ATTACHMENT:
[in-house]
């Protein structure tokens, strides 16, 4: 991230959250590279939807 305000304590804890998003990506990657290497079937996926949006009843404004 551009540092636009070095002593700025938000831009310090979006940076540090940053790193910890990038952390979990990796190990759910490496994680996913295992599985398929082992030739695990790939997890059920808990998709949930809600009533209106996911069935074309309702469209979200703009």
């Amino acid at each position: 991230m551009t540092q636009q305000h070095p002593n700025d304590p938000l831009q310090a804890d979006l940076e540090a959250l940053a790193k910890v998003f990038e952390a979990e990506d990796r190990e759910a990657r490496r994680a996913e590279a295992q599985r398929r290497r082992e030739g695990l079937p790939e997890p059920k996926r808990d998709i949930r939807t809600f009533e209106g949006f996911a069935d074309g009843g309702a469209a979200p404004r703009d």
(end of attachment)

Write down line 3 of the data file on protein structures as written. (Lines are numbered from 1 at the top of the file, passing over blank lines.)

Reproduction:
């Amino acid at each position: 991230m551009t540092q636009q305000h070095p002593n700025d304590p938000l831009q310090a804890d979006l940076e540090a959250l940053a790193k910890v998003f990038e952390a979990e990506d990796r190990e759910a990657r490496r994680a996913e590279a295992q599985r398929r290497r082992e030739g695990l079937p790939e997890p059920k996926r808990d998709i949930r939807t809600f009533e209106g949006f996911a069935d074309g009843g309702a469209a979200p404004r703009d």